Skip to main content

Universal Design for Learning, Neurodiversity, and Asset-Based Instruction

Introduction

Universal Design for Learning (UDL) is a set of principles for curriculum development that give all individuals equal opportunities to learn. UDL provides a blueprint for creating instructional goals, methods, materials, and assessments that work for everyone--not a single, one-size-fits-all solution but rather flexible approaches that can be customized and adjusted for individual needs. UDL is a scientifically valid framework for guiding educational practice that:

  • provides flexibility in the ways: information is presented, students are engaged, and students respond or demonstrate knowledge and skills
  • reduces barriers in instruction, provides appropriate accommodations, supports, and challenges, and maintains high achievement expectations for all stuents, including students with disabilities and students who are limited English proficient.
    Provided by the Higher Education Opportunity Act of 2008 (HEOA).

The concept of Universal Design originated in the field of architecture, with the goal of creating places and things that were accessible to as many people as possible. For example, curb cuts were originally designed to enable people with wheelchairs to move more smoothly about their community. Yet, as we know, curb cuts not only accomplished that, but also improved access for people with strollers, bikes, and skateboards. Hence, the term “universal.”

In a sense, Universal Design for Learning is a curb cut for the classroom. That is, UDL is an approach to designing educational environments and products so they can be used by the widest range of students without adaptation. This flexible design of curriculum anticipates the full range of diversity found in American classrooms and puts supports in place before they are needed. With flexible curriculum, all students can succeed.

http://www.ocali.org/project/learn_about_udl

 

While this video depicts a universal design scenario from an architecture point of view, the ideas presented can be applied to the classroom.

The video depicts some of the obstacles that the Normals encounter in their trip to get pizza. The steps illuminated in the video used to address the obstacles can be leveraged to think about all facets of the learning environment. Lets look at each.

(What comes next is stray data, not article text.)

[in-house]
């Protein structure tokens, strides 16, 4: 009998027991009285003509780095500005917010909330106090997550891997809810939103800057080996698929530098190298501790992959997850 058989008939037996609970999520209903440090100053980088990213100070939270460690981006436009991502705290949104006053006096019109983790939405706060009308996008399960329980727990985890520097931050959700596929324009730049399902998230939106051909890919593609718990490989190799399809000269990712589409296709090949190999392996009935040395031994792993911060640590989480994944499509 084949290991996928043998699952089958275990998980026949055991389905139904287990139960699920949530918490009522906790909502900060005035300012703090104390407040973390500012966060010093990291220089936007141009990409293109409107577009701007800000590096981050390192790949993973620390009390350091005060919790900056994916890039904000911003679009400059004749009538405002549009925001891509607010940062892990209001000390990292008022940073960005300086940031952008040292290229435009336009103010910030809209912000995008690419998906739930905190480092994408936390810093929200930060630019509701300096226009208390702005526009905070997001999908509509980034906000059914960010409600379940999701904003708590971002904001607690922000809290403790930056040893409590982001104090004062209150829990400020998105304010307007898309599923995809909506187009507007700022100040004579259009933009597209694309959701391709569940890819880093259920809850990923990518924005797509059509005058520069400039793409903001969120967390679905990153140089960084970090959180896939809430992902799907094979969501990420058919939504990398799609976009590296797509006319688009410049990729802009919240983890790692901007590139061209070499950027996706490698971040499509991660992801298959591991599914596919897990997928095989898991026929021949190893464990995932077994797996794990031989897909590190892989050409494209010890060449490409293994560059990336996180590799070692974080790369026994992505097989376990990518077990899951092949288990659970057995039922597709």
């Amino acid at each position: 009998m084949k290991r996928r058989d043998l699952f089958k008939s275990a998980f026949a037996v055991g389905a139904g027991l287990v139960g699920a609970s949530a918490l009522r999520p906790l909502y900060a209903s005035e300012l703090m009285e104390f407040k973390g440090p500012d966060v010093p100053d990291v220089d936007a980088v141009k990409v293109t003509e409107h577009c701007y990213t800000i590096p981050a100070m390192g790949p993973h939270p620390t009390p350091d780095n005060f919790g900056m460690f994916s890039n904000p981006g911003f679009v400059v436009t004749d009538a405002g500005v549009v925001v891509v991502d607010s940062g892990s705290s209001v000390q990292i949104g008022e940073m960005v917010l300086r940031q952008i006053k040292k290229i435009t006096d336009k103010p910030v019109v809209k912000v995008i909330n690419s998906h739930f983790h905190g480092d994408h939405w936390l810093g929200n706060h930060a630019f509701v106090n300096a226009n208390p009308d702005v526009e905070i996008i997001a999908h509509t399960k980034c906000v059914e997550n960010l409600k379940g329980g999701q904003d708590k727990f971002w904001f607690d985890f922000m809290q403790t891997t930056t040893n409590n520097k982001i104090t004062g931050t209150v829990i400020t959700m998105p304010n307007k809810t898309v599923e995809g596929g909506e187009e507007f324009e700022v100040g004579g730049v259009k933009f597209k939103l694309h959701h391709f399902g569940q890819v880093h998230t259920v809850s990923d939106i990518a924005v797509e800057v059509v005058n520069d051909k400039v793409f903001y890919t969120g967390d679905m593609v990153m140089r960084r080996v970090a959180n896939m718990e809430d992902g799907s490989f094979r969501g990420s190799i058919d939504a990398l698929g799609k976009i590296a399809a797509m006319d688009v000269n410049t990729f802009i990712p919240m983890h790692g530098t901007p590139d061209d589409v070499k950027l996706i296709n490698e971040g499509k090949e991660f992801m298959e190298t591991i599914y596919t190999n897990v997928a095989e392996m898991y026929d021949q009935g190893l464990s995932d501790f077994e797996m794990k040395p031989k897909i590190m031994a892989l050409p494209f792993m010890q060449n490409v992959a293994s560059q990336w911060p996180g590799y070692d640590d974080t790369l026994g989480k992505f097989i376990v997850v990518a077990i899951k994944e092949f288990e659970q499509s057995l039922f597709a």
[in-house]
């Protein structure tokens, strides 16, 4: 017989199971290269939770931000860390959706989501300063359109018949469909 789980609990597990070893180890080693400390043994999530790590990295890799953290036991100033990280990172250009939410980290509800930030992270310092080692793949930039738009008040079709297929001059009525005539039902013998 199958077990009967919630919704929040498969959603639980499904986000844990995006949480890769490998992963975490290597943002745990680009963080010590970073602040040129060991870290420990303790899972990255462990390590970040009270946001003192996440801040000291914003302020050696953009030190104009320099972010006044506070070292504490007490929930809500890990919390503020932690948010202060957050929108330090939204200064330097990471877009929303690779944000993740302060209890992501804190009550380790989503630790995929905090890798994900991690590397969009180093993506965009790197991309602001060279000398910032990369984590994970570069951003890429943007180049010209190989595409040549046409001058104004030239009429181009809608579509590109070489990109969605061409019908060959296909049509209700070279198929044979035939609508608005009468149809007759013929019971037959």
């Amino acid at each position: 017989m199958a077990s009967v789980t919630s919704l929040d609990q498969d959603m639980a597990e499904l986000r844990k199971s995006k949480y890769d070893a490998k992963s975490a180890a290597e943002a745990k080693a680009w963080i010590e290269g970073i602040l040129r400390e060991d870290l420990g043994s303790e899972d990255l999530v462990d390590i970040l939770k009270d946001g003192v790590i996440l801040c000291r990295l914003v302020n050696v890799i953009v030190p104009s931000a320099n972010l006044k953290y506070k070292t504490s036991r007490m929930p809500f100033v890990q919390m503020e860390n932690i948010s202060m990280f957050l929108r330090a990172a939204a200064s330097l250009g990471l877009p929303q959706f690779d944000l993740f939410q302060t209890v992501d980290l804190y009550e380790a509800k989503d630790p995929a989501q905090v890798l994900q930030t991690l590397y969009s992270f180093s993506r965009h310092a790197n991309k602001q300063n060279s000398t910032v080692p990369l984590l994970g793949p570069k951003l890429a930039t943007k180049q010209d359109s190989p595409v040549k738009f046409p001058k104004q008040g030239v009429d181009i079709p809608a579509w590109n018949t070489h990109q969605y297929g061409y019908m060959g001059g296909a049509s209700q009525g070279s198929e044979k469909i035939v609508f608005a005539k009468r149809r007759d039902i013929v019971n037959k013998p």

• Discover - In this step the design team talked with the family and others to identify obstacles and collect as much data and feedback as possible about the situation. In a classroom setting, this important step makes the student a collaborator in the learning process, gives them a voice, allowing them to share their experience. 
  • Define - In this phase the designers decide what they want the design to do. In a classroom setting, this is akin to the learning objectives. What is it that you (the instructor) want the students to learn through your course, module, or activity? This instructor develops their learning objectives taking into account what was discovered in the last phase, keeps in mind who the students are in the learning process, and considers what they bring to the learning environment
  • Develop - This is where the instructor takes all the data they have gathered and creates the activities, assessments, and gathers materials that will be part of the learning experience. This is also where the instructor may identify multiple means of communicating the data to students and options for how the students may demonstrate what they know.  
  • Deliver - This is the step where the plans are put into practice. The instructor presents the class and facilitates the learning experience based on the data and feedback they have received. They then have the opportunity to gather further data to measure how successful the endeavor was. This is an iterative process - gathering and using feedback from the learners to adjust the learning environment to best meet the needs of the learners.

A graphic showing the cycle through a universal design project moving through the four steps of discover, define, develop and deliver.

 

Individuals bring a huge variety of skills, needs, and interests to learning. Neuroscience reveals that these differences are as varied and unique as our DNA or fingerprints. Three primary brain networks come into play:

 

Recognition Networks Strategic Networks Affective Networks
The "what" of learning The "how" of learning The "why" of learning
Image of a brain with recognition network shown in purple Image of a brain with strategic network shown in blue Image of a brain with affective network shown in green
How we gather facts and categorize what we see, hear, and read. Identifying letters, words, or an author's style are recognition tasks. Planning and performing tasks. How we organize and express our ideas. Writing an essay or solving a math problem are strategic tasks. How learners get engaged and stay motivated. How they are challenged, excited, or interested. These are affective dimensions.
Present information and content in different ways Differentiate the ways that students can express what they know Stimulate interest and motivation for learning
More ways to provide Multiple Means of Representation More ways to provide Multiple Means of Action and Expression More ways to provide Multiple Means of Engagement

Source: CAST - What is UDL? (http://www.cast.org/research/udl)

The UDL Guidelines are a framework for thinking about how to develop learning experiences that are accessible and inclusive to all learners. You can find them on this website. The viedo below is a helpful introduction about the guidelines.

Todd Rose: The Myth of Average TEDx Sonoma County

 

Todd Rose: Variability Matters

 

Dan Meyer: Math class needs a makeover